J.J. Panzer, a Mission landlord and property manager serving as a mayoral appointee to the rent board, withdrew from that body today, prior to what promised to be a contentious confirmation hearing before the Board of Supervisors.

Panzer on Nov. 28 was grilled by a Board of Supervisors committee about his eligibility issues for one of the designated landlord seats on the rent board. At issue was a component of Panzer’s business, the Real Mangement Company. Among other services, it specializes in maximizing the pass-throughs landlords can charge tenants for work on their properties. Panzer is, in part, contracted by landlord clients to garner rent increases, which is highly germane to what the rent board regulates.

Deputy City Attorney John Givner at that time said he would have to look into whether Panzer could serve on the rent board without being subject to immediate and ongoing Ethics Commission fines.

Turns out, he can’t.

“You’re not allowed to get a fee or remuneration for cases or advice presented before rent board,” Panzer explains. “I’d have to stop that part of my business to serve on the board, or withdraw.”

Panzer says he today received a call from the office of Mayor London Breed, which in October appointed him to the rent board. “They said it would be a disaster for them if I didn’t make one of those two choices,” he says. “The progressive faction of the board would make it a very ugly thing … it turned out to be a political minefield.” So he withdrew.

Panzer, Mission Local readers may recall, is the Mission landlord and property manager who earned a degree of infamy in 2015 when he stuck popular brunch spot Boogaloo’s with a rent increase from $4,200 to a parodic $17,500. Panzer, however, subsequently flipped the standard Mission tale of greed and displacement by apologizing to Boogaloo’s management, lowering the rent to a reasonable $7,500, and working to get the restaurant back open. In other words, he helped make things right.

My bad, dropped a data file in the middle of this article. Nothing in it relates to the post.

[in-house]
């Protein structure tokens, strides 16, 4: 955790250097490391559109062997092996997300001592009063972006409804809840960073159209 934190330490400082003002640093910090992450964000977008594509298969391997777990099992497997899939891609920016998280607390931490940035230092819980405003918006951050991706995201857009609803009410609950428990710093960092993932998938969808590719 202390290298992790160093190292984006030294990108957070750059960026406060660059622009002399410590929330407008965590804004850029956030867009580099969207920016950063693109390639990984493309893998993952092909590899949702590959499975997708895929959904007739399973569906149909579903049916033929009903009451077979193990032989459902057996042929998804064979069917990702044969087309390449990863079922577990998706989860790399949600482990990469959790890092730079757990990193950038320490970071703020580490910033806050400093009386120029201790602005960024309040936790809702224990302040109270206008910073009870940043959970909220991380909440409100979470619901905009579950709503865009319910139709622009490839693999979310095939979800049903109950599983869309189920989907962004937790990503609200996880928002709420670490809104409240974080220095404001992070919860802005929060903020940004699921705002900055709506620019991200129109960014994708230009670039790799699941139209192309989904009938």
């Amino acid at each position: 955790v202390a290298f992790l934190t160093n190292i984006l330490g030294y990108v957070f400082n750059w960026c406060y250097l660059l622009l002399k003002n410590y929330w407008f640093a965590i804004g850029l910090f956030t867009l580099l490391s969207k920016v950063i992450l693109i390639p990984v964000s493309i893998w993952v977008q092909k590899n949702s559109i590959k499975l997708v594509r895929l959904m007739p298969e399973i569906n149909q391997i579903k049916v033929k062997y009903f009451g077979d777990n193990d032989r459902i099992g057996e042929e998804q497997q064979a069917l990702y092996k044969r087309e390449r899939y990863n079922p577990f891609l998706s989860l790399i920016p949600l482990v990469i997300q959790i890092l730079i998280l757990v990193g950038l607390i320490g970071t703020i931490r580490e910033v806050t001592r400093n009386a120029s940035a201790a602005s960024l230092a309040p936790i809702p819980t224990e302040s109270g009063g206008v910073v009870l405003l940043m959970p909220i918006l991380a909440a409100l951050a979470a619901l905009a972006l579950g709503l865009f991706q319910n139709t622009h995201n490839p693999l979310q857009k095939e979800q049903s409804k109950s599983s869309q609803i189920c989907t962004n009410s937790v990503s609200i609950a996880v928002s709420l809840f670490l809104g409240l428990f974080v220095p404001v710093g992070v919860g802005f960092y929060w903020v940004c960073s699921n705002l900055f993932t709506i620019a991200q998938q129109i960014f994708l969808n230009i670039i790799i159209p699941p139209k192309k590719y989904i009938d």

He couldn’t make this appointment right, however. And, from the start, it appeared to be a rushed and less-than-thoroughly organized affair. The letter nominating Panzer to the rent board is dated Oct. 29, but he wasn’t sworn in until Nov. 13 — and was serving as a rent board commissioner only an hour later. This came as a surprise to his predecessor, Cal Abe, who hadn’t been informed his tenure on the board had run its course. He was seated in Panzer’s chair when Panzer arrived.

Along similar lines, the conflict of interest that ultimately cost Panzer this job was not bird-dogged by the mayor’s office ahead of time — and, under questioning by Supervisor Norman Yee in November, Panzer clearly had no idea these rules existed.

“I don’t have a problem with Mr. Panzer personally. But I do think someone needs to look out for him to make sure the incompatible activities law is not something he’s being set up to be in violation of,” said Mitchell Omerberg of the Affordable Housing Alliance at the Nov. 28 hearing. “It sounds like Mr. Panzer was not alerted to this by the mayor’s office. He may well have to give up his business to be on this board.”

Those words turned out to be prophetic. When asked if the mayor’s office didn’t adequately inform him of the rules, Panzer gamely responded, “I don’t really have anything specific to say about that.”

Eight supervisors would have had to vote against Panzer today in order to remove him from the rent board. Panzer thinks he had the votes “but it would have been ugly.” It certainly would have, as approving him would have required a supervisor to greenlight a commissioner deemed incompatible under the city’s own ethics rules.

As it is, Panzer got out before he incurred any damage — or created any for the mayor who appointed him. “It could’ve been a black eye for me,” he said.

Panzer anticipates a busy 2019. But not in public service.